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Getting to grips with a Windows Phone 7

, 30 Nov 2011
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My thoughts on my new Windows Phone 7.

Last Wednesday I became the owner of a Windows Phone 7 (WP7), a HTC Radar to be precise. My current mobile contract had expired and I had been toying with the idea of getting a WP7 for a while. Unfortunately I was dubious about the platform and didn’t really want to take out a long contract and end up with a phone I didn’t want, and as all my attempts to get a free phone failed I decided to try and buy a SIM free phone. A brand new phone was beyond my budget so I turned to eBay and found a few WP7’s listed and managed to pick up a HTC Radar for about £200 which was a result.

Why a WP7?

I have already been asked why I’d want to buy a WP7 and the simple answer is that I am a .NET developer and I want to do some mobile development, not just on the emulator but to be able to actually deploy to the device for testing and ultimately the market place. Whilst I’d already got an Android phone (HTC Desire) I was faced with having to find time to learn java or find the money to buy MonoDroid neither of which were likely to happen.

By having a WP7 I should be able to use my existing skills and create mobile applications without a big learning curve or shelling out extra cash which in theory makes it the ideal choice for my first native mobile apps rather than simply a web application that is able to run on mobiles.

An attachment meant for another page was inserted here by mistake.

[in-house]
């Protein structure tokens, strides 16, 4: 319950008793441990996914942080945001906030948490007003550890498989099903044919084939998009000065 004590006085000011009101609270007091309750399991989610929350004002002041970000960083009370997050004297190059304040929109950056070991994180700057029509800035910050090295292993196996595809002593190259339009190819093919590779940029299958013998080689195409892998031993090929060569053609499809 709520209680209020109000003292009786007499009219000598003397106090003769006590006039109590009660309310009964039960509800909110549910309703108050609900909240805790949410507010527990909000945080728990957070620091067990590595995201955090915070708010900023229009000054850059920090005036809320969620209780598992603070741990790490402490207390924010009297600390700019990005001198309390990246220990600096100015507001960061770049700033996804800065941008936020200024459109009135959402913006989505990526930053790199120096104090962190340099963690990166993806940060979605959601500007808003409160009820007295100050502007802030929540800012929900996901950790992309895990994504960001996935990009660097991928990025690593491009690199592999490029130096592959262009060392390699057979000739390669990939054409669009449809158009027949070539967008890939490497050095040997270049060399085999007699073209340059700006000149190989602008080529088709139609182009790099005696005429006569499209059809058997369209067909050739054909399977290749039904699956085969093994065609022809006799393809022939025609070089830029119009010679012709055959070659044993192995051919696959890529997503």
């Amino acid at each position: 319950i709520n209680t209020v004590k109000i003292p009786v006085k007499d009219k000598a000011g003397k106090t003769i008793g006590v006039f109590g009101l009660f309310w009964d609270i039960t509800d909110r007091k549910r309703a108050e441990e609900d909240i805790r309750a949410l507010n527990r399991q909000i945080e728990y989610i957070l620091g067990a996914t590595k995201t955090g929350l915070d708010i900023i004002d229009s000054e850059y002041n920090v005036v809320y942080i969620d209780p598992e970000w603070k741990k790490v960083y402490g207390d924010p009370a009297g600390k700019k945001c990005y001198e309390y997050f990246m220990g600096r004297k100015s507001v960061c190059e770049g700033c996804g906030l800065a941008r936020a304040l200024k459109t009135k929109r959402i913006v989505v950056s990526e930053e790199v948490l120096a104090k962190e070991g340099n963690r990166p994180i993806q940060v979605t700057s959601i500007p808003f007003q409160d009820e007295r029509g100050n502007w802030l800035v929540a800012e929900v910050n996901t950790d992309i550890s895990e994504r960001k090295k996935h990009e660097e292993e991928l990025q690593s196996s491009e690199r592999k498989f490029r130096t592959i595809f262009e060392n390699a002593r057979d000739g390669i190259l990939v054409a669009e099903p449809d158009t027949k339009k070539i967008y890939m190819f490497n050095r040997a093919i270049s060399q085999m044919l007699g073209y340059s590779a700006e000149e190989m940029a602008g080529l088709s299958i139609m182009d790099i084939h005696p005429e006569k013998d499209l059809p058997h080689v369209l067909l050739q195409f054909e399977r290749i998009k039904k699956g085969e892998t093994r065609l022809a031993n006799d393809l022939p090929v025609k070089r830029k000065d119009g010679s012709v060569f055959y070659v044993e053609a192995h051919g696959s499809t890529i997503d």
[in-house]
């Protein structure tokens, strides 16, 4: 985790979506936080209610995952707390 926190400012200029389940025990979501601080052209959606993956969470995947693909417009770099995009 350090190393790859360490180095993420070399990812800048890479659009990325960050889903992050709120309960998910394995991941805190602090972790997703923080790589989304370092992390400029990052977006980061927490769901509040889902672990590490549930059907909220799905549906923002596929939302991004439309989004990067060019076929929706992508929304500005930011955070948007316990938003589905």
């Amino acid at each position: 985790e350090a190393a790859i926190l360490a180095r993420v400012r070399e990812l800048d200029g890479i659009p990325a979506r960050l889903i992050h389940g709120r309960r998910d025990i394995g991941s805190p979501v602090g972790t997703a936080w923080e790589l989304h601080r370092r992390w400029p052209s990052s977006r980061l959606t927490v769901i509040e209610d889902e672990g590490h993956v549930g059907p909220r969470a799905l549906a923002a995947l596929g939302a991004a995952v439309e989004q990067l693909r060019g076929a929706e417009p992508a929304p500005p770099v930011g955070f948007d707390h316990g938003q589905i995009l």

Initial impressions

The phone itself seems a nice piece of kit, reviews on it generally like the radar but tend to mark it down on storage and speed but so far with what I’ve being doing I’ve not experienced any noticeable performance problems. As I use it more storage may be an issue but with 8Gb internal storage (double my Desire’s standard 4Gb SD card) hopefully it will take me a while to fill it up. The setup was easy, walked through a short wizard with my existing SIM and the phone was working! The only thing I didn’t like was the phone “needing” my Windows Live Id to work and then trying to get me to link it to any and all social networks that I may be part of, call me old fashioned but I tend to keep them separate for a reason and don’t really want Windows Live being linked to all of them. First thing I wanted to do was customize the phone a little, my own widgets, ringtones, etc. Imagine my disappointment when I found the most I could do was alter what tiles appeared on the first screen and all my other apps appear in list only if I swipe to the left, this certainly wasn’t the user experience I was used to on my desire. It felt like that every application I opened wanted to be able to use my location and transmit that information to Microsoft which I didn’t want to do so I kept having to say no. I found the WiFi setup and connected to my router and the phone proceeded to download any contacts I had in Windows Live, which is very few to say the least. I then setup my Gmail and the phone also pulled down my contacts and populated my “People”.

The Marketplace

With basic connectivity and contacts sorted I proceeded to to Microsoft’s Marketplace to try and get the same or similar apps to those that I already had. It was at this point the I noticed the first big difference between Android and WP7 in that it seemed the majority of the highest rated apps available were all paid apps. Don’t get me wrong I have no issue in paying for good software its just that my impression with Android is that the majority of the apps I have and use are free. It surprised me how many apps were paid apps, I thought (naively) that as Microsoft wanted to grow the platform as quickly as they could they would have followed the Android model instead it seems that they have decided to mirror Apple’s approach.

Apps & Widgets on WP7